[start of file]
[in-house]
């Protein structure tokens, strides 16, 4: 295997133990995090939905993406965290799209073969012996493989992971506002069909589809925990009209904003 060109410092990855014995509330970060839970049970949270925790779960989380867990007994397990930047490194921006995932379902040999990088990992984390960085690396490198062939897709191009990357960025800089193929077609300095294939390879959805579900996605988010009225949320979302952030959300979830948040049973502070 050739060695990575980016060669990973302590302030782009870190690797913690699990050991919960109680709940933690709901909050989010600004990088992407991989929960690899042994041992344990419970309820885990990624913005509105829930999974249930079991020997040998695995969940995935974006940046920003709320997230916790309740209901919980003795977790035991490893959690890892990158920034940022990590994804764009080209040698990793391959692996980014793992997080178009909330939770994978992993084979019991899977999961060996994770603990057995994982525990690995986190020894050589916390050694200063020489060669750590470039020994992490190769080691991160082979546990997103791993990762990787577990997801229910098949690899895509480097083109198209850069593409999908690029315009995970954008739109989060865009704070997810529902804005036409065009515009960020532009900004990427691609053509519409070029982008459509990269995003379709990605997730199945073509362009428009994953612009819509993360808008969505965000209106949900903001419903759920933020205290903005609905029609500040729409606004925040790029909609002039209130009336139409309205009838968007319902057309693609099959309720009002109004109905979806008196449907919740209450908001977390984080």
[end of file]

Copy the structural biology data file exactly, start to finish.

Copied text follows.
[in-house]
């Protein structure tokens, strides 16, 4: 295997133990995090939905993406965290799209073969012996493989992971506002069909589809925990009209904003 060109410092990855014995509330970060839970049970949270925790779960989380867990007994397990930047490194921006995932379902040999990088990992984390960085690396490198062939897709191009990357960025800089193929077609300095294939390879959805579900996605988010009225949320979302952030959300979830948040049973502070 050739060695990575980016060669990973302590302030782009870190690797913690699990050991919960109680709940933690709901909050989010600004990088992407991989929960690899042994041992344990419970309820885990990624913005509105829930999974249930079991020997040998695995969940995935974006940046920003709320997230916790309740209901919980003795977790035991490893959690890892990158920034940022990590994804764009080209040698990793391959692996980014793992997080178009909330939770994978992993084979019991899977999961060996994770603990057995994982525990690995986190020894050589916390050694200063020489060669750590470039020994992490190769080691991160082979546990997103791993990762990787577990997801229910098949690899895509480097083109198209850069593409999908690029315009995970954008739109989060865009704070997810529902804005036409065009515009960020532009900004990427691609053509519409070029982008459509990269995003379709990605997730199945073509362009428009994953612009819509993360808008969505965000209106949900903001419903759920933020205290903005609905029609500040729409606004925040790029909609002039209130009336139409309205009838968007319902057309693609099959309720009002109004109905979806008196449907919740209450908001977390984080």